Cracker by Damian Christie

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Cracker: P is for Politics.

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  • Joanna,

    Having said that, it now seems like it's not going to be an issue. Based on what I've read above, there seem to be any number of good reasons not to vote for him.

    I'm not sure which I found more disconcerting - the P use or that Rachel Glucina felt the need to write a column about it linking his consumption to his belief in JFK conspiracies...

    Wellington • Since Nov 2006 • 729 posts Report Reply

  • Sofie Bribiesca,

    in countries where they're not treated like shit by paranoid lunatics.

    Indeed, we have been going via the Middle East. It feels so much safer and you get real knives and forks on the Airlines.The booze, well take your own and receive one corkscrew and crystal glasses.Most dignified. Other airlines ,although Muslim serve as much alcohol as you wish for, but drugs, you're dead soon.:)
    Training bra Damian? Must be her first time.A learned importer knows that's not where you stick them.

    here and there. • Since Nov 2007 • 6356 posts Report Reply

  • Lucy Stewart,

    And yet none have been hurt during raids on illegal alcohol breweries ...

    (heavy irony)

    Probably because this guy would have had a hard time presenting a threat.

    Amherst, MA • Since Nov 2006 • 2093 posts Report Reply

  • BenWilson,

    I'd wager the only thing holding you back from a lucrative career in the police is the frank admission that you moisturize.

    Yes, I'm far too smooth and soft for that kind of thing.

    I wouldn't claim my nose is infallible. Mostly it's just probability. Smell a herby smell on someone you know doesn't cook, and there you go.

    Auckland • Since Nov 2006 • 8737 posts Report Reply

  • BenWilson,

    but remember he's the one campaigning, trying to convince us he deserves our vote, so really the onus to prove his character should be reversed, no?

    He needs to demonstrate relevant things about his character, definitely. And to answer any specific accusations of wrongdoing or incompetence.

    That's if he has any chance of becoming mayor, which he doesn't. He can just fail to dignify any personal accusations with any answer at all, and give his real opinion on actual issues. That's kind of welcome in a candidate. A pity his opinion is silly. TBH it's his opinions themselves that make me wonder if the P didn't get the better of him. Then again, he could just be a dick.

    Auckland • Since Nov 2006 • 8737 posts Report Reply

  • vangam,

    I wouldn't claim my nose is infallible. Mostly it's just probability. Smell a herby smell on someone you know doesn't cook, and there you go.

    I'm constantly accused of smoking pot due to the strong aroma of the homegrown tobacco I smoke. It seems people smell something unrecognisable and assume it to be marijuana.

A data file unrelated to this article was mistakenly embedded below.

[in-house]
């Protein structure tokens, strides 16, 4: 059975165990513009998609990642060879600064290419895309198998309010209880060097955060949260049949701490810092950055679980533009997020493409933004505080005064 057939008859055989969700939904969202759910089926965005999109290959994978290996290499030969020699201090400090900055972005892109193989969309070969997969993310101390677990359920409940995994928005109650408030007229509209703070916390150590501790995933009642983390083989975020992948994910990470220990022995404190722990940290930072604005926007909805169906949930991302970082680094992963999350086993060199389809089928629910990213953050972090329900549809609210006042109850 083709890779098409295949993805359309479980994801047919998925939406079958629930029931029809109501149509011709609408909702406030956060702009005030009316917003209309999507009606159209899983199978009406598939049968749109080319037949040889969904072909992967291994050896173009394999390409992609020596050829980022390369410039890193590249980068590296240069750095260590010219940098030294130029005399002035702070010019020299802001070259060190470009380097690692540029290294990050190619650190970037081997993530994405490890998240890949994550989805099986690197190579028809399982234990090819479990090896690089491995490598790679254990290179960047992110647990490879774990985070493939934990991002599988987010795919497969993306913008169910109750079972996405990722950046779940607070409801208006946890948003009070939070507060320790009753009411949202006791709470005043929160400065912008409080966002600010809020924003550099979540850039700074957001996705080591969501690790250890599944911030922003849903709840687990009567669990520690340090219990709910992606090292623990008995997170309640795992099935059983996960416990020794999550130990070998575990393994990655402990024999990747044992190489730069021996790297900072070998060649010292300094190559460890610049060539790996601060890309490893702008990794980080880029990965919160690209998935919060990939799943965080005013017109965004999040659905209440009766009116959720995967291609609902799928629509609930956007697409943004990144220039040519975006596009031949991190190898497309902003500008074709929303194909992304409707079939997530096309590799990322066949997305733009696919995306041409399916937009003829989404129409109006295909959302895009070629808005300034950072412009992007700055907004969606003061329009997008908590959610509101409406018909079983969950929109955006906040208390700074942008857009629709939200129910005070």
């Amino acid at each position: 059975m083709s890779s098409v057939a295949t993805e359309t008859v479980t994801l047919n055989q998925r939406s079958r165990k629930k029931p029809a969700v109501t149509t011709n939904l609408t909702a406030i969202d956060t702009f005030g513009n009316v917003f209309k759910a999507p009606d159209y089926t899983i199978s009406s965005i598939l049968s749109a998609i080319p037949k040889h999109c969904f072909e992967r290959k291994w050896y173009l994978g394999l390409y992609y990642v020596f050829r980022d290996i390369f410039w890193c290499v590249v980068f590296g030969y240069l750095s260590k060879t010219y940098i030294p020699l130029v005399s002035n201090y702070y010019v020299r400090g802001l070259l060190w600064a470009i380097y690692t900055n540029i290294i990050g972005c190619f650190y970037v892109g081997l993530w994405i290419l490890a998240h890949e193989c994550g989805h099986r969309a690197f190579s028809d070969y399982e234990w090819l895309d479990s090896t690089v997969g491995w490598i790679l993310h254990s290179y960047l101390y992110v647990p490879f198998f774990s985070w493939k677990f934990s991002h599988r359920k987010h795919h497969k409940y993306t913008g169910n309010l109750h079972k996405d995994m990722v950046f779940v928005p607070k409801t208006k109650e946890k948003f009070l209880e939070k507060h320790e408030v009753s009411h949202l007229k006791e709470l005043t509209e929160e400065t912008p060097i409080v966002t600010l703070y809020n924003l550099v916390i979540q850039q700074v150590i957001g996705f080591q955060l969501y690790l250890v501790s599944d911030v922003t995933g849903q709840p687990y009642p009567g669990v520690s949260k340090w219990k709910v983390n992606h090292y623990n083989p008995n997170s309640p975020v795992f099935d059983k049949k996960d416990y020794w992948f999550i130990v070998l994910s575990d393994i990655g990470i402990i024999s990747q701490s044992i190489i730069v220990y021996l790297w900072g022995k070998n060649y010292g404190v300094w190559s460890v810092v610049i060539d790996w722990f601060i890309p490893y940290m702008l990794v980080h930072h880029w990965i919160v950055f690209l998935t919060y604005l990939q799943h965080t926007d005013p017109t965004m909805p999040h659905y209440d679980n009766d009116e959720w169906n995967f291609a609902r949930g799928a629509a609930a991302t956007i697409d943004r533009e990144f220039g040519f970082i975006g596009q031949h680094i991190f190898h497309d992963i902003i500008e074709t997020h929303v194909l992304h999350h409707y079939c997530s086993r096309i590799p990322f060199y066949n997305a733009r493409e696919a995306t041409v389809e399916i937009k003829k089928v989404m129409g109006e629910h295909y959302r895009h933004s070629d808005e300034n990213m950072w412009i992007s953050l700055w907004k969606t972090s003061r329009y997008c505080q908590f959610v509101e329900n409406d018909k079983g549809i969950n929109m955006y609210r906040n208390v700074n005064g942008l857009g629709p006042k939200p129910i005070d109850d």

Rangiora • Since Jun 2007 • 103 posts Report Reply

  • Damian Christie,

    the P use or that Rachel Glucina felt the need to write a column about it linking his consumption to his belief in JFK conspiracies...

    Far be it from me to defend that waste of space Glaucoma, but I have to say that of the six people I know who are heavily into their conpsiracy theories, five have a history of heavy P use. The other just smokes heaps of pot.

    Of course it could also be that those people all just hang around together (and some of them hang around with Prast), and what else is there to talk about when you've been up for 3 days? The others might have some really strong opinions about the direction of the Auckland Theatre Company and where AK03 went wrong thanks to prolonged exposure to Mr Prast.

    Or their brains could be fried.

    Wellington • Since Nov 2006 • 1130 posts Report Reply

  • Rich of Observationz,

    how pointlessly wound up the security guards were

    On the P, undoubtedly.

    Question is, do they get dosed by their employer, as is common practice in the US military, or is their tweaking entirely recreational?

    Back in Wellington • Since Nov 2006 • 4501 posts Report Reply

  • Rich of Observationz,

    of the six people I know who are heavily into their conpsiracy theories, five have a history of heavy P use. The other just smokes heaps of pot.

    Hmm. Would that include a well known Auckland alternative radio presenter?

    Back in Wellington • Since Nov 2006 • 4501 posts Report Reply

  • BenWilson,

    Just because they're paranoid doesn't mean you aren't out to get them.

    Auckland • Since Nov 2006 • 8737 posts Report Reply

  • Kyle Matthews,

    Is it really possible for a warrant to be issued under the Misuse of Drugs Act if a passing off-duty cop (on an evening jog say) smells or detects the aroma of pot? I mean, if he goes to the powers-that-be the next day and tells his tale, is that one single factor sufficient for a search warrant to be issued?

    My understanding is that the Misuse of Drugs Act doesn't require warrants. The law allows police officers to execute a search of a person, vehicle or property where they have good reason to believe that illegal drugs are being used. They just have to cite the law when they demand entry.

    Since Nov 2006 • 6227 posts Report Reply

  • Sofie Bribiesca,

    Just because they're paranoid doesn't mean you aren't out to get them.

    Plus, why is it considered wrong to question that which does not make complete sense. Jeez, feels like we should all just roll over and accept what "normal" people think and no questions allowed because if you do, you're a bloody conspiracy theorist. Boring (and I have never tried P)

    here and there. • Since Nov 2007 • 6356 posts Report Reply

  • BenWilson,

    Sofie, these conspiracy theory theorists are a conspiracy. Just my theory.

    Auckland • Since Nov 2006 • 8737 posts Report Reply

  • Joe Wylie,

    Can you imagine what jailing Simon Prast for P use would have achieved for society for example? Would he have come out a "better" citizen?